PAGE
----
The Rules "shall be the only criteria employed by the director [of Forestry] when reviewing timber harvesting plans pursuant to Section 4582.7." (Id. § 4582.75.)

a. Due process.

"Due process principles require reasonable notice and opportunity to be heard before governmental deprivation of a significant property interest" by an adjudicative decision such as that made by Forestry with respect to these plans. (Horn v. County of Ventura (1979) 24 Cal.3d 605, 612-613, 156 Cal.Rptr. 718, 596 P.2d 1134.)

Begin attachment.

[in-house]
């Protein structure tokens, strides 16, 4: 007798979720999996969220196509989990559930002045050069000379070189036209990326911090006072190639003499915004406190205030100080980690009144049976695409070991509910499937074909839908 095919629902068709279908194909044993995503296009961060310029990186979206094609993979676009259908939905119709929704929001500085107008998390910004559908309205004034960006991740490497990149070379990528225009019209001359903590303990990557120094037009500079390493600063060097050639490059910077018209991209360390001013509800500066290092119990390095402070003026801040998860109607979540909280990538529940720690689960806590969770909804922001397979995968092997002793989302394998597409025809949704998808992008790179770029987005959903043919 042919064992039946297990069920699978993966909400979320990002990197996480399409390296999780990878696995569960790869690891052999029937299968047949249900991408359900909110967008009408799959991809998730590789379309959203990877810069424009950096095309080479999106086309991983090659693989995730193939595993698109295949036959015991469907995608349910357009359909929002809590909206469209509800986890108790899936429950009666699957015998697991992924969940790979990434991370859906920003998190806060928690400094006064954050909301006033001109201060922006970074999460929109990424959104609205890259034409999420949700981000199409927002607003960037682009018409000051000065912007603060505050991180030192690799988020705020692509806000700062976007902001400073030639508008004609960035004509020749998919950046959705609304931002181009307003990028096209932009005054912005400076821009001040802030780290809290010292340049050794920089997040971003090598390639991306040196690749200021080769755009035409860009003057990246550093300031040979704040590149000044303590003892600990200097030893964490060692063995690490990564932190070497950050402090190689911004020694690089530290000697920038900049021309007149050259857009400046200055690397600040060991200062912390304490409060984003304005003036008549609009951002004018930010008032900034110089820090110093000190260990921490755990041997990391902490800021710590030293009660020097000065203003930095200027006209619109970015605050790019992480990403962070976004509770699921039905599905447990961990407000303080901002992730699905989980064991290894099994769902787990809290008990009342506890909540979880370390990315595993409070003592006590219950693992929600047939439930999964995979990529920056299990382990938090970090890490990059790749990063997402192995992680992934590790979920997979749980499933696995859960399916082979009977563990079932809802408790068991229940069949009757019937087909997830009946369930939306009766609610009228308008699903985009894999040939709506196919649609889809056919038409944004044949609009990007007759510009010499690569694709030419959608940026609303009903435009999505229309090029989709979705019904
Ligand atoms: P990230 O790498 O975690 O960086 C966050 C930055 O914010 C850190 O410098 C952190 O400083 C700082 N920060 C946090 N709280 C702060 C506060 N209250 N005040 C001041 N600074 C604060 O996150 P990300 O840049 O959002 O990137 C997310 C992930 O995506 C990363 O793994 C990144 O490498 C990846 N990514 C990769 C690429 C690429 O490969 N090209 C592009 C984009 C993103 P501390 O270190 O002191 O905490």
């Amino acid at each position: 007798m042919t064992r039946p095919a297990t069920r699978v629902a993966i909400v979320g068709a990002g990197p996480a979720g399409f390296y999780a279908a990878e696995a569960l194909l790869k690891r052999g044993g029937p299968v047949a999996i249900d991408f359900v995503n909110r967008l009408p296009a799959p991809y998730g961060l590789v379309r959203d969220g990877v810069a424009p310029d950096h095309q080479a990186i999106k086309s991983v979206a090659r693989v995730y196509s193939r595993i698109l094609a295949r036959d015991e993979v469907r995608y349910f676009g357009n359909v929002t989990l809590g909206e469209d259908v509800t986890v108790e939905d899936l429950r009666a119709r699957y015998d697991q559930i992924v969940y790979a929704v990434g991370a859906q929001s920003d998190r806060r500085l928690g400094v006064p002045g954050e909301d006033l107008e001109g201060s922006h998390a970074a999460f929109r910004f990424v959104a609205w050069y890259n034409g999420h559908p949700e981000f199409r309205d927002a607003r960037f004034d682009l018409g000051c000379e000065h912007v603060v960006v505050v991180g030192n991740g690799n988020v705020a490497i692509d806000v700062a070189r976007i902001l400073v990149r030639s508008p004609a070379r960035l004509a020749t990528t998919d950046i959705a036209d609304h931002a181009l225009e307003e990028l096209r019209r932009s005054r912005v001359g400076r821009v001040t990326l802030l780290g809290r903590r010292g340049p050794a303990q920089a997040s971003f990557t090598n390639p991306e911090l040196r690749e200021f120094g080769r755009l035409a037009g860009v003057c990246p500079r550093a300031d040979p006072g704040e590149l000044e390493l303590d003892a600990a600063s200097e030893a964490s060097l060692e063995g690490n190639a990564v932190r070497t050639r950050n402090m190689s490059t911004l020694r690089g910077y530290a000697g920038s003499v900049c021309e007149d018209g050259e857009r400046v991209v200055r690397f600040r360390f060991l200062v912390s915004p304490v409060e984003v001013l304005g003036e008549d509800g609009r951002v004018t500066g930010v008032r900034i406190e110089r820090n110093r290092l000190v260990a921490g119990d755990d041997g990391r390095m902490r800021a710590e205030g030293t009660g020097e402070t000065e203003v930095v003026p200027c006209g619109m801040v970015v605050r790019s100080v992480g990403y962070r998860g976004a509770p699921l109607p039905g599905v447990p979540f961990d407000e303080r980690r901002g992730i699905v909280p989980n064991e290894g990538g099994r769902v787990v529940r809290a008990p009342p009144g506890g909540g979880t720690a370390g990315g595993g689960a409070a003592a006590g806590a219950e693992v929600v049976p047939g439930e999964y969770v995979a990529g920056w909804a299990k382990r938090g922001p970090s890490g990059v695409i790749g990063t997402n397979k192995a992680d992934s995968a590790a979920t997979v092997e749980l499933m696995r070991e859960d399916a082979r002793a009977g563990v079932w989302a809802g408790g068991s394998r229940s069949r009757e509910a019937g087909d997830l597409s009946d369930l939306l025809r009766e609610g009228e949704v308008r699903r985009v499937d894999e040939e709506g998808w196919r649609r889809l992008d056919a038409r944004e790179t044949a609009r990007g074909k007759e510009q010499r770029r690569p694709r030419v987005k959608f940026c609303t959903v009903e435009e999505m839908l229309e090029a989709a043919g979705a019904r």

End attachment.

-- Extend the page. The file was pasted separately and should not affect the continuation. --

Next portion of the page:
We need not reach the state's contention that the county, as such, lacks standing to raise these constitutional issues. Patently the homeowners, as coappellants, have standing; thus the issues are properly before us. We shall treat the county's arguments as incorporated in the homeowners' position.

1. Significant deprivation.

Both federal and California Constitutions provide that the state may not deprive any person of property without due process of law. (U.S. Const., 14th Amend.; Cal. Const., art. I, § 7.) A typical judicial statement is that procedural due process guarantees apply to "governmental deprivation of a significant property interest." (Horn v. County of Ventura, supra, 24 Cal.3d 605, 612, 156 Cal.Rptr. 718, 596 P.2d 1134, emphasis added; also see p. 616.)